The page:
The company is based in Sydney, but its research and development is carried out in Jacksonville, Florida and its business is US centric.
When it comes to qualifications, I.V. is no drip.
Based in Jacksonville, Hall had been an executive at Johnson & Johnson’s orthopaedic device unit DePuy Synthes, responsible for a $US3.2 billion platform.
He also completed the launch of the first surgical robot developed by DePuy Synthes.
He holds a Bachelor of Science and a Master of Science from South Carolina’s Clemson University and a Master of Business Administration from Philadelphia’s Pennsylvania State University.
Hall says the Next Science portfolio “provides a unique and differentiated treatment to benefit patients, including those suffering biofilm-based infections”.
The company’s Australian-based CEO since November 2017, Judith Mitchell, retired in July 2023.
Given the company’s US emphasis, Mitchell recognised the company’s next CEO had to be on the other side of the Pacific.
Next Science’s products are based on its Xbio platform, which is all about eradicating the bodily bolt holes in which pathogens congregate and quietly multiply – out of reach of antibiotics.
Unlike your usual weapons of war, Next Science’s armoury is non-toxic and will only hurt the malevolent bugs. The base ingredients include sodium citrate and citric acid, which are present in most kitchens.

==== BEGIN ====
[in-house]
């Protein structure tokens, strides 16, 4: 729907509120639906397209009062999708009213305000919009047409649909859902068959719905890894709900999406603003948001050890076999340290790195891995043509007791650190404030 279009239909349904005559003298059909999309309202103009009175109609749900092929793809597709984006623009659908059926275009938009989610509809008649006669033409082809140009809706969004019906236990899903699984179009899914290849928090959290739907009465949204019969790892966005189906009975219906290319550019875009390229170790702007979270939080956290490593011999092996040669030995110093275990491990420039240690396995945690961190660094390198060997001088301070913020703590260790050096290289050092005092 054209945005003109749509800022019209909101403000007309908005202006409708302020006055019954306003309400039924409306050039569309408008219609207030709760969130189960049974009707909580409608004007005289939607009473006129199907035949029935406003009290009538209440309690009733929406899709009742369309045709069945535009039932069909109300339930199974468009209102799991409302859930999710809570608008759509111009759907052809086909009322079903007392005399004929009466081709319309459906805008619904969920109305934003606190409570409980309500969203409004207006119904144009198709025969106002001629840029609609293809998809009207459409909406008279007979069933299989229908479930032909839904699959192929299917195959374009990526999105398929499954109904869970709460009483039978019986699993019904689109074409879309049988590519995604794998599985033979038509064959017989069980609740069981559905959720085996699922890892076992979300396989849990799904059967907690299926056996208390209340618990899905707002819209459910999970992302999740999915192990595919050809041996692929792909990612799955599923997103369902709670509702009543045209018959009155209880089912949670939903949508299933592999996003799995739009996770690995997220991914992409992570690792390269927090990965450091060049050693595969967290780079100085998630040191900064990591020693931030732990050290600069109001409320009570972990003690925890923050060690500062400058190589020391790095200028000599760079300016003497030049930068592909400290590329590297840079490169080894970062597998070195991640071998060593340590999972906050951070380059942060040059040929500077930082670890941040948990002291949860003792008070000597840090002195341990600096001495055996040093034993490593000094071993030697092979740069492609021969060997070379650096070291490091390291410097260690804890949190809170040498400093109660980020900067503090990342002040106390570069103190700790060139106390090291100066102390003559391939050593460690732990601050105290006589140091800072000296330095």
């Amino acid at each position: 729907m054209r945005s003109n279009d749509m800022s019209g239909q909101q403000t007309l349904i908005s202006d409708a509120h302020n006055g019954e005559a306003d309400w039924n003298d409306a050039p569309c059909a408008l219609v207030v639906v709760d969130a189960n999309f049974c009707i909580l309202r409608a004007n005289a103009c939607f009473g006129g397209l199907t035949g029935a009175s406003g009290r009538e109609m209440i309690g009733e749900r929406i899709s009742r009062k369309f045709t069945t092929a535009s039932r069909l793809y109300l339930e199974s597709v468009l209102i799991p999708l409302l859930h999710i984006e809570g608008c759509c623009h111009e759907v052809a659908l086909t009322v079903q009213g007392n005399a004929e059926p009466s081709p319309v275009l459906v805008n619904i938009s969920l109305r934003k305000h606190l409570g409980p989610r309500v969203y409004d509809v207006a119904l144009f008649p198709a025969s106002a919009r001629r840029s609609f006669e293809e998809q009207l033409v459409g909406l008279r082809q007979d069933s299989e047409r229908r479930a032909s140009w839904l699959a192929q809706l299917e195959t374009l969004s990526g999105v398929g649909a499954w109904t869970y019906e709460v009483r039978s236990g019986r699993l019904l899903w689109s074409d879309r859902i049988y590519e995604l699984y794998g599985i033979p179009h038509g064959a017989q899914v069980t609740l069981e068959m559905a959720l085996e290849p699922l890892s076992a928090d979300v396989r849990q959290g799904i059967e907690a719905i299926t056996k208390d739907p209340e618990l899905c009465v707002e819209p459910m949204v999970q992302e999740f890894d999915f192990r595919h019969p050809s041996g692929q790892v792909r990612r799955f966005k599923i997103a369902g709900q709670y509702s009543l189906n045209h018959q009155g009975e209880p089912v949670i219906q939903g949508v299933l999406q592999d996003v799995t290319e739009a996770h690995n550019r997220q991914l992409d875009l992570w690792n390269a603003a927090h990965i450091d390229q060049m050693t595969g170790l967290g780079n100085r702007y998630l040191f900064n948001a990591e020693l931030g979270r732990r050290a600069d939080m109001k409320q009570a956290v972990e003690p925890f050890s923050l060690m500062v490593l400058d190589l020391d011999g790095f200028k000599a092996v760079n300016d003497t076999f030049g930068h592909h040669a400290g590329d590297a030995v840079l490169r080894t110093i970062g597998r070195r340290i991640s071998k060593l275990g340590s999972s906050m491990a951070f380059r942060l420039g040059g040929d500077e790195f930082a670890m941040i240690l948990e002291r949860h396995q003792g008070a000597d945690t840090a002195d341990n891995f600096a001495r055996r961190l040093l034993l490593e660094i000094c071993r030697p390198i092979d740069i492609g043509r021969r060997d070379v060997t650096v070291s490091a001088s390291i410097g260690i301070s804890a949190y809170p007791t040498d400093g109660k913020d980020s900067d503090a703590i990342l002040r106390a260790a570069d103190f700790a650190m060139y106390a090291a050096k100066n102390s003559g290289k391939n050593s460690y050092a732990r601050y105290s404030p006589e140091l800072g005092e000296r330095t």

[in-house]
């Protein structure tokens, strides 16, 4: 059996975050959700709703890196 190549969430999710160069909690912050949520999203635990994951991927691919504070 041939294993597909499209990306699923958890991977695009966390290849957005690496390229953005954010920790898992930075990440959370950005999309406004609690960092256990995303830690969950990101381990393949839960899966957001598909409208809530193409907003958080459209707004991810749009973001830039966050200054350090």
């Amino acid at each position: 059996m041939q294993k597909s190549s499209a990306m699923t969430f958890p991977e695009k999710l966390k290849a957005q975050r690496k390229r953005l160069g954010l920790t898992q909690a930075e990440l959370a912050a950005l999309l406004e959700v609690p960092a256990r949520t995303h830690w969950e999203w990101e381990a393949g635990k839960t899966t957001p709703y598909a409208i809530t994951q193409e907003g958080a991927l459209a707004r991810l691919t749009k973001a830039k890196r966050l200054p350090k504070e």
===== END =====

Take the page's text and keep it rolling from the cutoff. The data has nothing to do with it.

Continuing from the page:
Xbio targets the biofilms that house 90 per cent of all bacteria within lattice structures – described as “slimy tangles of protective fibres linked with metallic bonds”.
The process removes the metal ions of the extracellular polymeric substance, which means the bacteria die and the biofilm matrix can’t re-form.
It’s the same mechanism of action as treating a wound in salt water.
Infections can stem from devices: anything from humble contact lenses to breast implants, cardiac valves, urinary catheters and cardiac implants.
Alternatively, the biofilm can harbour tissue-related infections stemming from common disorders such as acne, bacterial vaginosis, kidney stones and common wounds.
Next Science has split its business into surgical sales (for orthopaedics) and wound care (around the durable medical equipment or DME model).
Next Science’s current product suite consists of:
In 2022, Next Science products were used in 462,000 ‘episodes of care’, 80 per cent higher than the previous year.
Next Science last October won US accreditation as a durable medical equipment (DME) supplier, thus paving the way for Medicare and Medicaid reimbursement of its key wound care product, Blastx.
The DME structure is crucial because it allows the company to sell Blastx in combination with collagen for chronic wounds such as diabetic foot ulcers and pressure ulcers.